Cultivating Adaptive Mindsets

Our mindsets, our attitudes and beliefs, powerfully shape our learning. Intentionally cultivate your mental approach to the challenges ahead, including new ways of learning from instruction.

Growth Mindset: Remember that you are a capable learner and student. Strive for growth and improvement of your skills in order to achieve the results you want. Be strategic and purposeful, drawing on your own determination and campus resources. Ask yourself, “What can I learn, how can I grow from this challenge/opportunity?”

Engagement Mindset: Make productive engagement an objective. Ask yourself how you can create conditions for and stay mentally alert and active, and maximize attention and focus. Intentionally motivate yourself by reminding yourself of your concrete goals and objectives (for courses), and what the current assignment is intended to do and how you can maximize its usefulness to you. At the same time, tap into your other positive motivations, like your values, aspirations and impact you want to have on your community and the world. 

Flexibility Mindset: You’ve adapted to many new teaching-learning circumstances in the past. Experiment, adjust, repeat. Strive to be open to new possibilities and learn from others about how they have adapted.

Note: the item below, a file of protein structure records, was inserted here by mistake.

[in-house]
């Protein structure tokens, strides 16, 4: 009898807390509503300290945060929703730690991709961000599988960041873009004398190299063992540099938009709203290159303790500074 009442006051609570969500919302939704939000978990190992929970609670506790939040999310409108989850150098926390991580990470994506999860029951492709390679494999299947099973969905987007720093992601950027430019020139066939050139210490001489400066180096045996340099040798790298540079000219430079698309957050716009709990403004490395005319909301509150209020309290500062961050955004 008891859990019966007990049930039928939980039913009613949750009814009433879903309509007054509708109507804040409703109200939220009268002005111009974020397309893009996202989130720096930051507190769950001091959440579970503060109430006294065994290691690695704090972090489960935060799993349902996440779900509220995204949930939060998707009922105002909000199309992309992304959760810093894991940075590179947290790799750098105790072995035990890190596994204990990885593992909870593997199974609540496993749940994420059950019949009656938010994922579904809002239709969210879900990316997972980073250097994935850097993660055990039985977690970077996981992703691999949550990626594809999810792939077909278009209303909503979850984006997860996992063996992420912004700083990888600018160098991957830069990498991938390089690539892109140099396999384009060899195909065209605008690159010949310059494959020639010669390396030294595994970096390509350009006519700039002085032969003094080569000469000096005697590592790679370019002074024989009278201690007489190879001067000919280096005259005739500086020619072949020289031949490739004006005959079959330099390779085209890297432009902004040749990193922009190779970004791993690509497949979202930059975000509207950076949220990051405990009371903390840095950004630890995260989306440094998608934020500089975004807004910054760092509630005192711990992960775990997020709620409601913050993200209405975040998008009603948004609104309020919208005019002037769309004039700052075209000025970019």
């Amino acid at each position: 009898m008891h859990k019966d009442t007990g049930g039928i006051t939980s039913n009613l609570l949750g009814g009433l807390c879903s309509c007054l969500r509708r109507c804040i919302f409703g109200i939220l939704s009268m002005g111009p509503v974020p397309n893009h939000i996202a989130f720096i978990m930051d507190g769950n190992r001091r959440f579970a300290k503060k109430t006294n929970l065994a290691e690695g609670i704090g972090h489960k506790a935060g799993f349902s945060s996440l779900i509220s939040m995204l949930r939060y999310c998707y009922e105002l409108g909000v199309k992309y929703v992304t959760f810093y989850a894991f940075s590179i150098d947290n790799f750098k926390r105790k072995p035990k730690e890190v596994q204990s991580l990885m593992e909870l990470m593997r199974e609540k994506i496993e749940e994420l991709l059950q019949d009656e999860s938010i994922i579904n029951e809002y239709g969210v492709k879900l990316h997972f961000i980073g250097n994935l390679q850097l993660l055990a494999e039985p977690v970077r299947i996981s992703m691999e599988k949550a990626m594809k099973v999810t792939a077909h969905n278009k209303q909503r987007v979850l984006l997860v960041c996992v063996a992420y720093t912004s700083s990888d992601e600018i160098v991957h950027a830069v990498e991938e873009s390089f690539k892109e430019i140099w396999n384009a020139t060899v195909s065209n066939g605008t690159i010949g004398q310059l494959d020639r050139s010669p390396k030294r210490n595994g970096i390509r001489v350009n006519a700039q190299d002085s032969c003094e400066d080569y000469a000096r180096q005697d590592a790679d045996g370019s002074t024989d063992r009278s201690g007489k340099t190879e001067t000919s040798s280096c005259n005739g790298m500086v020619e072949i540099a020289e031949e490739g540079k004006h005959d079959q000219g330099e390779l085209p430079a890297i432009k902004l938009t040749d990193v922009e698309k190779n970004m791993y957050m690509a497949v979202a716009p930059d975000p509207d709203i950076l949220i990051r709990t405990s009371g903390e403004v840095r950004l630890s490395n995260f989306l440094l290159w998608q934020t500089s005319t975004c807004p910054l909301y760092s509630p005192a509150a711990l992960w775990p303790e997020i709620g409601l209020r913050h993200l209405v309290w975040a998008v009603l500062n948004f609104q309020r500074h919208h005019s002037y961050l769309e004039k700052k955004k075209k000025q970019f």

Cooperative Mindset: Seek out collaboration with peers and communicate proactively with instructors. Actively combat feelings of isolation caused by proactively approaching classmates and instructors, signing up for and engaging with consultants and tutors. Ask: “How might working with others be helpful?”

Initiative Mindset: Anticipate your future needs. Adopt a problem-solving, solution-oriented attitude to the challenges you encounter—doing what YOU can (even if there are many things outside your control) provides a greater sense of efficacy and control that is an antidote to uncertainty and stress. Think of your ‘future self’: Ask, “What will my ‘future self’ be glad that I did today?”

Planning Mindset: In unfamiliar circumstances, planning is even more important—and contributes to overall efficiency. Allocate dedicated time in your calendar for planning. Use scheduling, time, and task management tools. Most people under-plan or are overly optimistic. Include buffer time in your scheduling and trouble-shoot by identifying in advance what might go wrong and allotting time accordingly. Ask, “How can I make this task smaller, more manageable?” When in doubt, break down your time and assignments.